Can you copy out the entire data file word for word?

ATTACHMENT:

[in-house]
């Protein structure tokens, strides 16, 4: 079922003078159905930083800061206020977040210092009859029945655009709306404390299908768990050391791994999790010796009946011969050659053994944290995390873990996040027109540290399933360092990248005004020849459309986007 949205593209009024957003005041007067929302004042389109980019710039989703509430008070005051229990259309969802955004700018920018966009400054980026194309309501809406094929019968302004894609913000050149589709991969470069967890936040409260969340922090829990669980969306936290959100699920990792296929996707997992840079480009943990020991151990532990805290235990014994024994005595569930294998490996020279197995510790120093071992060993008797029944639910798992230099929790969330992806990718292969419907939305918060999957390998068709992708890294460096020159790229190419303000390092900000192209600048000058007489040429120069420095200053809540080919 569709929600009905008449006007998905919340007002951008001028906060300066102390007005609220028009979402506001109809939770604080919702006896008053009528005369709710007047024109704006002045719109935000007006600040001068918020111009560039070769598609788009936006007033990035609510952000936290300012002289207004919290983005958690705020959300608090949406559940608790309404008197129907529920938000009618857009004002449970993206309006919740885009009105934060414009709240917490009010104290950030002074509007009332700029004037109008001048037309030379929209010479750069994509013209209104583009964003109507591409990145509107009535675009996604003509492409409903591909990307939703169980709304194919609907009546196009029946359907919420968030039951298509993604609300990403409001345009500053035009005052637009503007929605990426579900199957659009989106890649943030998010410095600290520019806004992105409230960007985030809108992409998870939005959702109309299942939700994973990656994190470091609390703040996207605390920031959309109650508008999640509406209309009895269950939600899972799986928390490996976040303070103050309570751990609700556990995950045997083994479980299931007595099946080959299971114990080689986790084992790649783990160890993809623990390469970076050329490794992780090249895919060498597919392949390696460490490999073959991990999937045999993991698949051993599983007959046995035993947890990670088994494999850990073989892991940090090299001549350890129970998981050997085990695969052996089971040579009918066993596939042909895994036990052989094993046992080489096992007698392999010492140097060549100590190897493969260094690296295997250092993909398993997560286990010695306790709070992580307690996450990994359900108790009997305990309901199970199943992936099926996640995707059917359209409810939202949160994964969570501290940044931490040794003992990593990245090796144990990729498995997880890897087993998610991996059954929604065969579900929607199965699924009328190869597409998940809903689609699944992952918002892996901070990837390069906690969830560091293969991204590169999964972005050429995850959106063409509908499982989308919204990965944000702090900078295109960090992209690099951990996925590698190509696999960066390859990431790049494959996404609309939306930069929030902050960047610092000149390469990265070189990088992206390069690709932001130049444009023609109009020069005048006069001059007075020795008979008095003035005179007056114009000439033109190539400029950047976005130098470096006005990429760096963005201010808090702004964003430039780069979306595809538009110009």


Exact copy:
[in-house]
């Protein structure tokens, strides 16, 4: 079922003078159905930083800061206020977040210092009859029945655009709306404390299908768990050391791994999790010796009946011969050659053994944290995390873990996040027109540290399933360092990248005004020849459309986007 949205593209009024957003005041007067929302004042389109980019710039989703509430008070005051229990259309969802955004700018920018966009400054980026194309309501809406094929019968302004894609913000050149589709991969470069967890936040409260969340922090829990669980969306936290959100699920990792296929996707997992840079480009943990020991151990532990805290235990014994024994005595569930294998490996020279197995510790120093071992060993008797029944639910798992230099929790969330992806990718292969419907939305918060999957390998068709992708890294460096020159790229190419303000390092900000192209600048000058007489040429120069420095200053809540080919 569709929600009905008449006007998905919340007002951008001028906060300066102390007005609220028009979402506001109809939770604080919702006896008053009528005369709710007047024109704006002045719109935000007006600040001068918020111009560039070769598609788009936006007033990035609510952000936290300012002289207004919290983005958690705020959300608090949406559940608790309404008197129907529920938000009618857009004002449970993206309006919740885009009105934060414009709240917490009010104290950030002074509007009332700029004037109008001048037309030379929209010479750069994509013209209104583009964003109507591409990145509107009535675009996604003509492409409903591909990307939703169980709304194919609907009546196009029946359907919420968030039951298509993604609300990403409001345009500053035009005052637009503007929605990426579900199957659009989106890649943030998010410095600290520019806004992105409230960007985030809108992409998870939005959702109309299942939700994973990656994190470091609390703040996207605390920031959309109650508008999640509406209309009895269950939600899972799986928390490996976040303070103050309570751990609700556990995950045997083994479980299931007595099946080959299971114990080689986790084992790649783990160890993809623990390469970076050329490794992780090249895919060498597919392949390696460490490999073959991990999937045999993991698949051993599983007959046995035993947890990670088994494999850990073989892991940090090299001549350890129970998981050997085990695969052996089971040579009918066993596939042909895994036990052989094993046992080489096992007698392999010492140097060549100590190897493969260094690296295997250092993909398993997560286990010695306790709070992580307690996450990994359900108790009997305990309901199970199943992936099926996640995707059917359209409810939202949160994964969570501290940044931490040794003992990593990245090796144990990729498995997880890897087993998610991996059954929604065969579900929607199965699924009328190869597409998940809903689609699944992952918002892996901070990837390069906690969830560091293969991204590169999964972005050429995850959106063409509908499982989308919204990965944000702090900078295109960090992209690099951990996925590698190509696999960066390859990431790049494959996404609309939306930069929030902050960047610092000149390469990265070189990088992206390069690709932001130049444009023609109009020069005048006069001059007075020795008979008095003035005179007056114009000439033109190539400029950047976005130098470096006005990429760096963005201010808090702004964003430039780069979306595809538009110009």